The Nepali Diaspora

The Nepali community in the wider world:

As with other peoples such as the Chinese, Indians, Nepal’s diaspora in other lands is in its own right a significant part of the nation itself, culturally, socially, economically and geo-politically. This is because it proves to be the most important force for interaction with the dominant and other minority cultures in the lands where such diaspora’s exist: the UK being the main one where the historic and continuing role of the Nepali Gurkha community has been intimately linked to that nation and its history for 200 years.  Some of the Nepali diaspora communities face challenges in terms of how at times their living and working conditions are less than good, so for example we find this a matter of national concern to Nepal itself, and to other overseas Nepali populations.

This part of the website, through its links section, looks at the Nepali diaspora, and the contribution it makes to multicultural understanding in other lands, and in turn how the latter can influence the diaspora communities, which in turn influence the social, cultural and political life of Nepal itself.

A Non Resident Nepali (NRN); (Nepali: गैर आवासीय नेपाली, Gair Aawasiya Nepali) is a citizen of Nepal who holds an Nepalese passport and has temporarily emigrated to another country for six months or more for employment, residence, education or any other purpose.

A person of Nepali origin is a person of Nepali origin or ancestry who was or whose ancestors were born in Nepal or nations with Nepalese ancestry but is not a citizen of Nepal and is the citizen of another country. A ‘person of Nepali origin might have been a citizen of Nepal and subsequently taken the citizenship of another country.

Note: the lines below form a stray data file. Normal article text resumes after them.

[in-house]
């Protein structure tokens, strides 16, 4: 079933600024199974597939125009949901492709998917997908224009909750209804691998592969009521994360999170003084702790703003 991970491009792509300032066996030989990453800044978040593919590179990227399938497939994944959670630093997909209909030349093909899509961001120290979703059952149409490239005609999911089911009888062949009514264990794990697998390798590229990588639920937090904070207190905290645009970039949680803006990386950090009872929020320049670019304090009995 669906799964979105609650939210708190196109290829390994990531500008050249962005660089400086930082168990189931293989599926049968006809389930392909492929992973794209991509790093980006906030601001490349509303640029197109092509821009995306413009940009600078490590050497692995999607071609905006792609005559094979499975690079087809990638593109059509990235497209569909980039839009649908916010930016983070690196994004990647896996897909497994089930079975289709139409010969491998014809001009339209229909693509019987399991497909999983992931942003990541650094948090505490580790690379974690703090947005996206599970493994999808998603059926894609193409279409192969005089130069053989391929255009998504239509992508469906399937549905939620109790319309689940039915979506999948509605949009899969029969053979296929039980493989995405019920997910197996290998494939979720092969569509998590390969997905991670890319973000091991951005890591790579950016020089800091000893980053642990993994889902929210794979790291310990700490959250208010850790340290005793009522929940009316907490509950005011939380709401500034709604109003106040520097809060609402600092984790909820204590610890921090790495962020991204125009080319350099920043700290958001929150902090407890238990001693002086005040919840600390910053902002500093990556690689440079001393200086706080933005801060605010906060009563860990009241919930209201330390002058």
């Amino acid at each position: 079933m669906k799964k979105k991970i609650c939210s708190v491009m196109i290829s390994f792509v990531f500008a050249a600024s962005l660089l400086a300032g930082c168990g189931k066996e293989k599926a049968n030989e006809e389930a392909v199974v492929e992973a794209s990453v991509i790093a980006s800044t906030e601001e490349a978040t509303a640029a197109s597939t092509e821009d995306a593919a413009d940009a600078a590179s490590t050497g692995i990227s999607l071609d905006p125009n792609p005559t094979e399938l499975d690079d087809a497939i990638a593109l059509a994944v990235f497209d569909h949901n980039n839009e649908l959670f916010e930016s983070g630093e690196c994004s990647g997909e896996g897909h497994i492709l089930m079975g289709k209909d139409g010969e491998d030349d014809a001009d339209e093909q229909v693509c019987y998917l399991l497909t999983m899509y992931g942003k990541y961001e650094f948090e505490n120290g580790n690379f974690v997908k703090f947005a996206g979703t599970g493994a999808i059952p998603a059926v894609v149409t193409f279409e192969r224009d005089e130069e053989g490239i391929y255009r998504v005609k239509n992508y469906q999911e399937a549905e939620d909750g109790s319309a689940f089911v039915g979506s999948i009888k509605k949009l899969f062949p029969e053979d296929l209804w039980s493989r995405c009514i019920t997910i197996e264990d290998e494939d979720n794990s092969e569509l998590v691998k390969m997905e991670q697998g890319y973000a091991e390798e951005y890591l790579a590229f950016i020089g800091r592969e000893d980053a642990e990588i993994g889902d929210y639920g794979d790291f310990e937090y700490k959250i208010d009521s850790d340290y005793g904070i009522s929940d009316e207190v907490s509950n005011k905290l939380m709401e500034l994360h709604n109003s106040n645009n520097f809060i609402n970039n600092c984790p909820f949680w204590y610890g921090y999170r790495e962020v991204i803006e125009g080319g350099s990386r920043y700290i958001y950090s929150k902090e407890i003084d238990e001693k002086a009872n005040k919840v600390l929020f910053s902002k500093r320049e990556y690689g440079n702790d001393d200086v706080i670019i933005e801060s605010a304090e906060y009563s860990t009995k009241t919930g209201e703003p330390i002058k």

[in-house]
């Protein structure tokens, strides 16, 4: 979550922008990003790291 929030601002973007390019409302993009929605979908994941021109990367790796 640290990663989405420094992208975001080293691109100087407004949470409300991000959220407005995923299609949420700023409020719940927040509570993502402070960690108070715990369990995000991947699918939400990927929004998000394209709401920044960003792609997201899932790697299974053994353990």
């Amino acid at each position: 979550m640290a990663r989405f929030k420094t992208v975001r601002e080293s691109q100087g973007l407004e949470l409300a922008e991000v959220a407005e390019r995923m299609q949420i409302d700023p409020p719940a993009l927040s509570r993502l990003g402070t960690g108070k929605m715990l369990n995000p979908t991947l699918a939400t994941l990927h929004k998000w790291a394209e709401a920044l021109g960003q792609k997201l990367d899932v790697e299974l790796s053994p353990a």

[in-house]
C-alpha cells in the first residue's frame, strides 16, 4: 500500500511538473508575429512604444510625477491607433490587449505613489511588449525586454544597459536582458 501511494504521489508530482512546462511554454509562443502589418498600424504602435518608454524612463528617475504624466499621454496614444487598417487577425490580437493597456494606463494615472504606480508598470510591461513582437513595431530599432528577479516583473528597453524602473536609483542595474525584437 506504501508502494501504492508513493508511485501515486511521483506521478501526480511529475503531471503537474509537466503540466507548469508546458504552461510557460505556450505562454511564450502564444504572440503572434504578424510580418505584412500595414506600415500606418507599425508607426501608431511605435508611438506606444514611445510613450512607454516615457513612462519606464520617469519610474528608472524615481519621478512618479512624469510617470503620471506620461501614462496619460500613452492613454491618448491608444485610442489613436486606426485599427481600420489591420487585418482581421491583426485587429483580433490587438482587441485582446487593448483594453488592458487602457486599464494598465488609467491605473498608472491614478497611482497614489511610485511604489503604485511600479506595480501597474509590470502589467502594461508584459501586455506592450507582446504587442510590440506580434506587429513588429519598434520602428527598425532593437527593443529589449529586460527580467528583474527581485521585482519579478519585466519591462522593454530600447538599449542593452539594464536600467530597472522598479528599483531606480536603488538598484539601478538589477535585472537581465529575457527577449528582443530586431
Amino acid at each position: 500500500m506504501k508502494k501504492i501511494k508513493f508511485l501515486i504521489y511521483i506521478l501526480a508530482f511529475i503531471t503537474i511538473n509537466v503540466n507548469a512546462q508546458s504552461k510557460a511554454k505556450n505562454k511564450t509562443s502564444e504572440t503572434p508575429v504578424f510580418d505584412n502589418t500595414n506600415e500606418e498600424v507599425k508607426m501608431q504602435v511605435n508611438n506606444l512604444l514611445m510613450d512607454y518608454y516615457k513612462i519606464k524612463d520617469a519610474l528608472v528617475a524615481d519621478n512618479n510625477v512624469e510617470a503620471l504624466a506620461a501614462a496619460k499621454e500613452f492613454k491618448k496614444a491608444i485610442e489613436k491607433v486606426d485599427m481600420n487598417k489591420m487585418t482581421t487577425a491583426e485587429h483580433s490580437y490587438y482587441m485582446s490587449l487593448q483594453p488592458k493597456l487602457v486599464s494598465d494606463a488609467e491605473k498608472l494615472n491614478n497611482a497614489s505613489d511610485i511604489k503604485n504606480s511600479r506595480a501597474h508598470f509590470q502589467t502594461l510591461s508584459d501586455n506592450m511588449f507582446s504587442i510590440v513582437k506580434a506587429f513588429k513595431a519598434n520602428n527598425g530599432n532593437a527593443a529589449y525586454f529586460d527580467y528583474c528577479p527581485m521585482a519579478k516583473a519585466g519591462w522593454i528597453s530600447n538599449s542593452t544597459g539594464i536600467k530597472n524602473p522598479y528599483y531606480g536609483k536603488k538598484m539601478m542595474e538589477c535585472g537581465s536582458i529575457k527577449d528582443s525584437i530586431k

Other terms with vaguely the same meaning are Overseas Nepali, Nepali origin and expatriate Nepali. In common usage, this often includes Nepali-born individuals (and also people of other nations with Nepalese ancestry) who have taken the citizenship of other countries.

According to the Non Resident Nepali Act, 2007 article II, the word ‘Non Resident Nepali’ does not include Nepali citizen or citizen of SAARC countries of Nepali descent living in SAARC countries. It further excludes the students and members and staffs of Nepali deplometic mission staying in any foreign country.[14]

The Non Resident Nepali Association was established by the conference held by 11–14 October 2003 in Kathmandu, Nepal. The fourth NRN global conference was held in 13–15 October 2009 in Kathmandu.

The mother tongue languages of Non Resident Nepali are Nepali, Maithili, Bhojpuri, Nepal bhasa, Gurung and Limbu.